Forty-five million Americans suffer from a recurring disease called allergic rhinitis, also commonly known as "hay fever". Common symptoms caused by allergies are itchy eyes, sneezing, nasal stuffiness, nasal congestion and drainage, or headache. Some people experience hearing changes, scratchy sore throat, hoarseness and/or cough. Less common symptoms include dizziness, facial or throat swelling, and even respiratory problems, like asthma. Some allergy sufferers experience symptoms all year long and others find certain seasons cause allergy attacks. Symptoms are controlled best when multiple management approaches are used simultaneously. Minimizing exposure to allergens, using medications, and desensitization with allergy shots are all helpful in controlling allergy symptoms. Please Click here to read the latest allergy news on Allergy drops
Acute sinusitis may be the result of chronic allergic rhinitis, non-allergic rhinitis, or frequent upper respiratory infections. If there is sufficient inflammation of the sinus membranes to cause obstruction of the natural drainage ports into the nose, then bacterial colonization can follow leading to subsequent acute sinusitis. Symptoms can include facial pain and swelling, green or yellow discharge, persistent stuffiness and headache. Acute sinusitis is treated with antibiotics and other supportive medications including nasal sprays and mucous thinners. Your ENT physician will make the diagnosis of sinusitis by your clinical history and using sophisticated tools like a fiberoptic nasal endoscopy to directly visualize the nasal anatomy.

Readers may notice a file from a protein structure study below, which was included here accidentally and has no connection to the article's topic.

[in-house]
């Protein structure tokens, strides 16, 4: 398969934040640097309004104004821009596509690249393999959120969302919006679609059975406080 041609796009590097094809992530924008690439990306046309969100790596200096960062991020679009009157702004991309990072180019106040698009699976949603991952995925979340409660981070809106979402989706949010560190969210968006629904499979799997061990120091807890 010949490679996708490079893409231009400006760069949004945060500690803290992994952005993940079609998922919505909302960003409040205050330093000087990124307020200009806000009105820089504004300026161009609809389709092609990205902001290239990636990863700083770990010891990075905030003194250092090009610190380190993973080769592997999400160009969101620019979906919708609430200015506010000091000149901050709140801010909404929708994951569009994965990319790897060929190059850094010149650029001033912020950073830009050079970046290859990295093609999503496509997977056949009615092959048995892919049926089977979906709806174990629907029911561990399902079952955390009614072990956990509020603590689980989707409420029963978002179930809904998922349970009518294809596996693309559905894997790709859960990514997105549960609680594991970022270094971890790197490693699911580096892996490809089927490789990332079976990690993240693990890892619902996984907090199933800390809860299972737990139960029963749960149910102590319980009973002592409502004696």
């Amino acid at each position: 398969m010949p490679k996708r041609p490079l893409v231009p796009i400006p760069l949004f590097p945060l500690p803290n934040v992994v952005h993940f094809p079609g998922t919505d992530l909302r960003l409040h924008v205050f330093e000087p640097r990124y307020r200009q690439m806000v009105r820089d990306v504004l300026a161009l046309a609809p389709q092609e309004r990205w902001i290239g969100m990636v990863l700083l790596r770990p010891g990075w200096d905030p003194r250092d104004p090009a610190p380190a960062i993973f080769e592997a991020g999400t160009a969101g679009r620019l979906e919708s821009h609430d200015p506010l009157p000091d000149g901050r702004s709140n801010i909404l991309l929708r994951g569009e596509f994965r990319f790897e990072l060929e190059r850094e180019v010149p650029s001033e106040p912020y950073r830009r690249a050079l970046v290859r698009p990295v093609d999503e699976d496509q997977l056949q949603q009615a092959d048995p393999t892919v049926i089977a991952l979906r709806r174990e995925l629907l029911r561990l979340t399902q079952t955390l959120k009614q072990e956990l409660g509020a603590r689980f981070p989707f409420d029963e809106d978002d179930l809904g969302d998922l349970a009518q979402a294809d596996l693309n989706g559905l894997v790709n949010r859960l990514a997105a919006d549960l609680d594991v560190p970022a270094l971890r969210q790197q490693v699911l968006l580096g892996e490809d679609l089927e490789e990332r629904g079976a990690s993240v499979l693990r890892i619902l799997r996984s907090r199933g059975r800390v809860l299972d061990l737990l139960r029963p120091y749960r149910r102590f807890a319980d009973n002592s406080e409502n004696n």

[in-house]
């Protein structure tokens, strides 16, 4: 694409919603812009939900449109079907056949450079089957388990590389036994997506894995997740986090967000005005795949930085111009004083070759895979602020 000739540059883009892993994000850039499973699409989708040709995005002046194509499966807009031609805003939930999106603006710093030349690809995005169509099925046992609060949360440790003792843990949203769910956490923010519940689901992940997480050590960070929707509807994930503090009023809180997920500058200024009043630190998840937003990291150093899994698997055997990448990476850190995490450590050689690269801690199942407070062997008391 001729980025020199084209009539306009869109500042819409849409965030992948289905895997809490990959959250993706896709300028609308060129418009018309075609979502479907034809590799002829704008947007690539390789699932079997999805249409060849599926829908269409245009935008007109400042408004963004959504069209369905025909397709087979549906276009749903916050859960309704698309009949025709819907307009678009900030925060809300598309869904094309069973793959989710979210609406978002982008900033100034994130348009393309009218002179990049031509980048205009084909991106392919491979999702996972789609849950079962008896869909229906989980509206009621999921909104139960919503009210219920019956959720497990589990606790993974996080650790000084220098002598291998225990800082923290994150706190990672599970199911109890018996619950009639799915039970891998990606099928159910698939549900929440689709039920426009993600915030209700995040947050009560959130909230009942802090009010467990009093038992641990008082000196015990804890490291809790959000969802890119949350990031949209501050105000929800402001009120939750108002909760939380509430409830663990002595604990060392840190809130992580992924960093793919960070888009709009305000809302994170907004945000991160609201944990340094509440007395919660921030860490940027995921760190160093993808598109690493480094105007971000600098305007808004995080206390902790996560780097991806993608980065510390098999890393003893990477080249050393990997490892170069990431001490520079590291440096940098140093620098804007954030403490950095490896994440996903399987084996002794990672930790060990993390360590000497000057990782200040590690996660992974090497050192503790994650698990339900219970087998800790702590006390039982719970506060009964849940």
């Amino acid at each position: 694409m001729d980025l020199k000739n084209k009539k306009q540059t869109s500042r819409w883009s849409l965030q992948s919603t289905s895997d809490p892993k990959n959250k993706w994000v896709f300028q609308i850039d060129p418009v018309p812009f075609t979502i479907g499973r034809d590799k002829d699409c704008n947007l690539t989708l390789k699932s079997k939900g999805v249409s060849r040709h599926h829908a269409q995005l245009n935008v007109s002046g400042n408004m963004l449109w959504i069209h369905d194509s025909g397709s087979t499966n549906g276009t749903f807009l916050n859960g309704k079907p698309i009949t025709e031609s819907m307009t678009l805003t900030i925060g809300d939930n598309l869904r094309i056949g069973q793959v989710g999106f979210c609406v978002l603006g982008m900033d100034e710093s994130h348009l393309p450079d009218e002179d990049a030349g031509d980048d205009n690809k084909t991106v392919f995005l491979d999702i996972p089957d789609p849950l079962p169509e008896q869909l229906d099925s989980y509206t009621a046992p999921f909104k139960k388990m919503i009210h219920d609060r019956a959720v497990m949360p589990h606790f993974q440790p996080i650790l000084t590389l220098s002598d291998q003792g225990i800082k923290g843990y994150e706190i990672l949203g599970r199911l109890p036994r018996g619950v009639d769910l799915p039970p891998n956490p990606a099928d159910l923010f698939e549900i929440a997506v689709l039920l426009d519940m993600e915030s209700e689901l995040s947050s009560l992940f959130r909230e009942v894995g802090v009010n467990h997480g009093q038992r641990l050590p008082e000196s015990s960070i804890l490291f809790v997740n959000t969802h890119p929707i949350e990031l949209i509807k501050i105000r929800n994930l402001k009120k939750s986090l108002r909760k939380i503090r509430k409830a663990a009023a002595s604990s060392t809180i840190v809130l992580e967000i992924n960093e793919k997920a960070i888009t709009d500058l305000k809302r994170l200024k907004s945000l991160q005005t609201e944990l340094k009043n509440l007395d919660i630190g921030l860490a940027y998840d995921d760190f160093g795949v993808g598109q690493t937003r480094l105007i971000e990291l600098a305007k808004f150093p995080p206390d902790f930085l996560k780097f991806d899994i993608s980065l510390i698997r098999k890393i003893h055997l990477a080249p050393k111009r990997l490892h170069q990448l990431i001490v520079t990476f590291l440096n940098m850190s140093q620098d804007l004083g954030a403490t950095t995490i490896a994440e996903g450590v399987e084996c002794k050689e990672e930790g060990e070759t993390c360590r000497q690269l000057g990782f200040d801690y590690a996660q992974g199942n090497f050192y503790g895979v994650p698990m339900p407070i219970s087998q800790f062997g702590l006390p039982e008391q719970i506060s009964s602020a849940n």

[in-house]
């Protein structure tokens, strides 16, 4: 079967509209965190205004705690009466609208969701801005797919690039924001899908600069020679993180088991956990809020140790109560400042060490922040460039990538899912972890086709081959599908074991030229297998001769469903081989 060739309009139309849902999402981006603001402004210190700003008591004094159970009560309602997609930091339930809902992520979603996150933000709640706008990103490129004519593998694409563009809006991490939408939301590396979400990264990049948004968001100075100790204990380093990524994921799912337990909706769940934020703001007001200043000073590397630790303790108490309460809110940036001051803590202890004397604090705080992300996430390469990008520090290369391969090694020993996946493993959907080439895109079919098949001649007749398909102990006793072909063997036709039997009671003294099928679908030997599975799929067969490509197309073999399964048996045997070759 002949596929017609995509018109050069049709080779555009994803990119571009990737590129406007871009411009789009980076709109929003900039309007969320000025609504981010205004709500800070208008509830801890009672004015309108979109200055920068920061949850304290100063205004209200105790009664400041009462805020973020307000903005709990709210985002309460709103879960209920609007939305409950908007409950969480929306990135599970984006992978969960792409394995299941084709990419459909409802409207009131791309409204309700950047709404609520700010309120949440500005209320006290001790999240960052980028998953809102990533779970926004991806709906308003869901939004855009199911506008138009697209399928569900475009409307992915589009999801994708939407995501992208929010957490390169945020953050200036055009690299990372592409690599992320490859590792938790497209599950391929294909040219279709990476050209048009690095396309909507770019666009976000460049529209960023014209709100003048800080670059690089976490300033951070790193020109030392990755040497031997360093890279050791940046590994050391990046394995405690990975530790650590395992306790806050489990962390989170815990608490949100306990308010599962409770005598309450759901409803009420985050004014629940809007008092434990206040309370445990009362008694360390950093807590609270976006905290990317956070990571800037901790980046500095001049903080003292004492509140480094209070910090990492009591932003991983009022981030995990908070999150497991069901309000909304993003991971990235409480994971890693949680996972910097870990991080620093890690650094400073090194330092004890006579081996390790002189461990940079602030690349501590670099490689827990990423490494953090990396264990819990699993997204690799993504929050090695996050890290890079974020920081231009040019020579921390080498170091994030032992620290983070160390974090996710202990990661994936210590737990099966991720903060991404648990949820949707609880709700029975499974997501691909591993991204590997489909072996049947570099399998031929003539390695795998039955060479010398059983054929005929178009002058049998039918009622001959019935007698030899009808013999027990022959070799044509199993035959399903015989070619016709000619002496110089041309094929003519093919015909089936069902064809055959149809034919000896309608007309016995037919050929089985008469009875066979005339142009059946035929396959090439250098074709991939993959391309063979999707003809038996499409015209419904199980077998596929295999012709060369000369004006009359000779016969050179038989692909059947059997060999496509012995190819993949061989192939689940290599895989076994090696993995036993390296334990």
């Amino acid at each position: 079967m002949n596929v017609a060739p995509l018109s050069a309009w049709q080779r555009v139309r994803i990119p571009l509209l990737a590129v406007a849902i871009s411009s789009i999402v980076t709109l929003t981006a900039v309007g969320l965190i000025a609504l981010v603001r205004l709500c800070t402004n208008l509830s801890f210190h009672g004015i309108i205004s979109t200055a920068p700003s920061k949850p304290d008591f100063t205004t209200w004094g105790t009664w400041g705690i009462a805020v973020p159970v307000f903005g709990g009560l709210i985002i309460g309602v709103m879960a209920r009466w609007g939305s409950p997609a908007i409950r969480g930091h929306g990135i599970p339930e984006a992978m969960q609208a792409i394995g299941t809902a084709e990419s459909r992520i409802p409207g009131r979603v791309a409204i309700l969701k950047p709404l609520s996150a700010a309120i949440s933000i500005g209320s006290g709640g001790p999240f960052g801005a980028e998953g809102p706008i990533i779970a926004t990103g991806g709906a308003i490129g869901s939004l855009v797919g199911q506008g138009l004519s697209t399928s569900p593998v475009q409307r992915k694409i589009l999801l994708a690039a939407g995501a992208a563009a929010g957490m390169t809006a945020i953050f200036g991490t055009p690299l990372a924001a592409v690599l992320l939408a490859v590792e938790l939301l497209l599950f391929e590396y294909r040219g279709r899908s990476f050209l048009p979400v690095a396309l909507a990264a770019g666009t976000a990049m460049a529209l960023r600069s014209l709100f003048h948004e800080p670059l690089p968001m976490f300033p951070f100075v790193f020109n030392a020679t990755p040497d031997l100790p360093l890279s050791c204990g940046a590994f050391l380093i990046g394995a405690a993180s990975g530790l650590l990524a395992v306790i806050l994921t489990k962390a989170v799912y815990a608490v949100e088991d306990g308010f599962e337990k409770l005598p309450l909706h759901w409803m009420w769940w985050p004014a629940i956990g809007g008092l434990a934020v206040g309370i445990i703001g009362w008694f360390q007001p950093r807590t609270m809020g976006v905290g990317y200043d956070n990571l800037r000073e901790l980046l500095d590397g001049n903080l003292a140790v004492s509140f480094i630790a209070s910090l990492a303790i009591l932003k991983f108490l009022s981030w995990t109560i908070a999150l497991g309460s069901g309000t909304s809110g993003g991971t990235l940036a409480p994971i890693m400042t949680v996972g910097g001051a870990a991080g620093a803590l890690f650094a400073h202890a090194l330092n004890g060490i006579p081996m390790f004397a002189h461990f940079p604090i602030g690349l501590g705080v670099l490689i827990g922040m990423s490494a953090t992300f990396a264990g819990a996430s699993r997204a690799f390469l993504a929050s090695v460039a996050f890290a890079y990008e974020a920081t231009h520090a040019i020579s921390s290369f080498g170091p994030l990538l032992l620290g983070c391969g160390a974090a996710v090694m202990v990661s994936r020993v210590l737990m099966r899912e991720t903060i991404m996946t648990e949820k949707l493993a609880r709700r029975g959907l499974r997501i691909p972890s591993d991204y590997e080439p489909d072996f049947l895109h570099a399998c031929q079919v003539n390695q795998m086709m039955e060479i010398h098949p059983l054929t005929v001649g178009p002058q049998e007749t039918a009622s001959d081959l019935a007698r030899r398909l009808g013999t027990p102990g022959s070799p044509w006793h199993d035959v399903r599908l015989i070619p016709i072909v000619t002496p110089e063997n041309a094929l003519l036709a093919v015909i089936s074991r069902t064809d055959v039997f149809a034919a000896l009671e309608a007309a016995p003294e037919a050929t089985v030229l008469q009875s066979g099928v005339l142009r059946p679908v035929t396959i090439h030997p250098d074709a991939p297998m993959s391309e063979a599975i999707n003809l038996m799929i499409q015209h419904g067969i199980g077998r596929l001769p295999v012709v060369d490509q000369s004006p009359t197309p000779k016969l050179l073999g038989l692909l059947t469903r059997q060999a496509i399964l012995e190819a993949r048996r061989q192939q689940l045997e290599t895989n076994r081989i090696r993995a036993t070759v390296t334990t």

Chronic sinusitis can result from persistent allergic rhinitis, recurrent unresolved acute sinusitis, or structural blockage. If chronic sinusitis is severe enough, it will require surgery. Surgery can be as limited as a nasal polypectomy; however, usually endoscopic sinus surgery is required.
Nasal polyps can be the result of allergic rhinitis or recurrent infection. They sometimes can be controlled by topical nasal steroids. Frequently, polyps require surgical removal under general anesthesia.
The ear is divided into three parts: outer, middle, and inner. When an infection develops in the outer ear, it's called otis externa (swimmer's ear). When the infection develops in the middle ear, it's called otis media. The Eustachian tube connects the middle ear to the nasal passages in order to drain fluid from the ears and equalize pressure between outside and inside of the body, but when fluid or mucous builds up in the Eustachian tube, it is an easy target for infection.
Symptoms of an ear infection may include:
• Ear pain. • Fever. • Drainage from the ear that is thick and yellow or bloody. If this occurs, the eardrum has probably ruptured. • Discomfort or trouble sleeping. • Trouble hearing. • Popping, ringing, or a feeling of fullness or pressure in the ear. Children often have trouble describing this feeling. Children may rub their ears trying to relieve pressure. • Balance problems and dizziness.